DM increases the incidence of AF through unknown mechanisms [3]–[5],[23]. Anatomical (increasing atrial size), biochemical (inflammation), and clinical (coronary disease and heart failure) changes have been suggested as possible factors involved in the pathogenesis of AF [24]–[26]. In the current cohort study, the metformin user and non-user groups had different profiles of co-morbidities and relevant medications, which were adjusted for our analysis. However, anatomical and biochemical characteristics were not available in the dataset.

This study demonstrated that metformin protected the diabetic patients from AF. This protective effect, however, seemed to diminish two to three years after the diagnosis of DM. This weakening of the protective effect of metformin after the third year may be attributable to common and gradual anatomical and biochemical deterioration because the co-morbidities were similar between the metformin user and non-user groups after 13 years of follow-up. The exact reason for the diminishing effect, however, remains to be investigated in future studies.

The studied population might be a subset of “early stage” of DM patients since they either used metformin or non-pharmacological tools to manage their sugar, although biochemical data was not available. This study, however, strongly hints that earlier use of metformin along diet control and physical activities might offer unexpected benefits in preventing arrhythmia. On the other hand, the effect of other anti-diabetics was not been evaluated in this study. For example, thiazolidinediones, another commonly used anti-diabetic that acts by activating peroxisome proliferator-activated receptor gamma, has also been shown to decrease new onset AF in patients with type 2 DM not using insulin [19]. This protection is thought to be through anti-inflammatory and anti-oxidant mechanisms, which have been well documented [27]–[30]. Metformin has also been shown to have anti-inflammatory and anti-oxidant properties [7]–[14],[31]. Since oxidative stress mediates tachycardia-induced cellular remodeling, the protection offered by metformin may be due to inhibition of inflammation and oxidation [15]. The effect of sulfonylureas, glucosidase inhibitors, dipeptidyl peptidase-4 inhibitors, and glucagon-like peptide 1 receptor agonist were not investigated either, and their connection with AF is completely unknown.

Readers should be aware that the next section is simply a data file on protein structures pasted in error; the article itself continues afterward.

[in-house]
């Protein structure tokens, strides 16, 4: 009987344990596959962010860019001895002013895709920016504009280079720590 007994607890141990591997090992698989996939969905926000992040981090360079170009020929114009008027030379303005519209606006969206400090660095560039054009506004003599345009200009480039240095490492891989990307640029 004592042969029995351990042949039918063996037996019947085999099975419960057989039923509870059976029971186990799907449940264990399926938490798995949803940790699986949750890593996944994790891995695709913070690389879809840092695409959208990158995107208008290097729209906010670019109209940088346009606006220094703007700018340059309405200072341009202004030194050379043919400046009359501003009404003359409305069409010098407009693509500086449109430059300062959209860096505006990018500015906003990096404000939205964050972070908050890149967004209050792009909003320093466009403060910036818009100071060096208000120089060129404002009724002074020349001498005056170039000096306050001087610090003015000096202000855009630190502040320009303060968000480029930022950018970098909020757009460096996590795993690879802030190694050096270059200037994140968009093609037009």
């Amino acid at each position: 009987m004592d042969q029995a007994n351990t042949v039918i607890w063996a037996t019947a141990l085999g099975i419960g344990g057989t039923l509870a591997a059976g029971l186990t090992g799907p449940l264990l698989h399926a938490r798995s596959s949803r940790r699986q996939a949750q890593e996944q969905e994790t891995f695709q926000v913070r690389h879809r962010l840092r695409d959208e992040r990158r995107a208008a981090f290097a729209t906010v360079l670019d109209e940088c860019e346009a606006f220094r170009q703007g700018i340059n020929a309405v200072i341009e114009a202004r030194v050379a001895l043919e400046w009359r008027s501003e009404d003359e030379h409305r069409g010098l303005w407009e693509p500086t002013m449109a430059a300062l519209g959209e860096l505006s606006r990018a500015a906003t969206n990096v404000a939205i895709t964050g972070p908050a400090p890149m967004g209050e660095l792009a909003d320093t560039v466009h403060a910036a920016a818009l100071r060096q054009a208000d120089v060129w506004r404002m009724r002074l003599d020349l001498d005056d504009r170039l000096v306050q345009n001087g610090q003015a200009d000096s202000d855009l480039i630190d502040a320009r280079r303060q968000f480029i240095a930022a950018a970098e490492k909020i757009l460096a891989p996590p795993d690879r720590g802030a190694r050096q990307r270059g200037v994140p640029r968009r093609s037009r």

This is a large population-based and long-term observational study. The diagnosis of AF as well as other diseases and the use of medications came from a nationwide registry in Taiwan. Because of the limitations inherent in the design of this study, it is possible that potential registration errors, bias, and confounding factors may have existed to prevent the establishment of a solid relationship between the use of metformin and the incidence of AF. For example, impaired renal function as an ascertainment bias might interfere with the prescription of metformin. Although we included diagnosis of chronic renal disease in the sub-analysis of regression model and yielded similar results (Additional file 1: Supplement 4), the data available do not eliminate this possible confounding factor entirely. A lack of laboratory data such as hemoglobin A1c also prevented further detailed analysis and classification. Nevertheless, our findings are still important in that they provide significant evidence with regard the association between metformin usage and the lower incidence of AF in DM patients in a large population over a long period of time. The findings may help to elucidate the role of metformin and lead to other potential therapeutic targets in clinically reducing the incidence of AF. Further parallel cohort observations or strict randomized studies are warranted to clarify and validate our findings.

The in vitro experiment provides the first piece of evidence that metformin may be able to attenuate tachycardia-induced oxidative stress generation and subsequent atrial myocyte remodeling, which are known to be substantially involved in the complex and multifactorial pathogenesis of AF. The results of this experiment did not directly explain the mechanism by which metformin was able to reduce the incidence of AF in DM patients, but they did suggest that metformin was protective against AF-related adverse remodeling. More comprehensive and conclusive clinical or animal experiments are needed to elucidate why or how metformin offers protection.

Conclusions and clinical implications

DM is a strong risk factor for AF. While metformin is a safe and cost-effective drug for most diabetic patients before using any other anti-diabetics, our study suggests that metformin might also offer the additional benefits of preventing new AF events. In a clinical setting, more prescriptions of metformin for diabetic patients should be considered beyond sugar control. Metformin is protective against oxidative stress and adverse atrial remodeling during tachycardia. Further animal and clinical studies are warranted to validate our findings and clarify the mechanisms.

Additional file

Abbreviations

AF: 

Atrial fibrillation

DM: 

Diabetes mellitus

ROS: 

Reactive oxygen species

LHDB: 

Longitudinal cohort of diabetes patients database

MHC: 

Myosin heavy chain

Declarations

Acknowledgements

This study is based in part on data from the National Health Insurance Research Database provided by the National Health Insurance Administration, Ministry of Health and Welfare and managed by National Health Research Institutes, Taiwan. The interpretations and conclusions contained herein do not represent those of the institutes.

Grant support

This work was supported by grants from Chang-Gung Memorial Hospital (CMRPG391113, CMRPG3A0641, CMRPG3B1691-3, and CMRPG3A0571-3) and Ministry of Science and Technology (102-2628-B-182-011-MY3).

Authors’ Affiliations

(1)
Chang Gung University and Department of Cardiology, Chang Gung Memorial Hospital
(2)
Department of Public Health, College of Medicine, Chang Gung University
(3)
Department of Rheumatology, Allergy and Immunology, Chang Gung Memorial Hospital
(4)
Biostatistics Core Laboratory, Molecular Medicine Research Center, Chang Gung University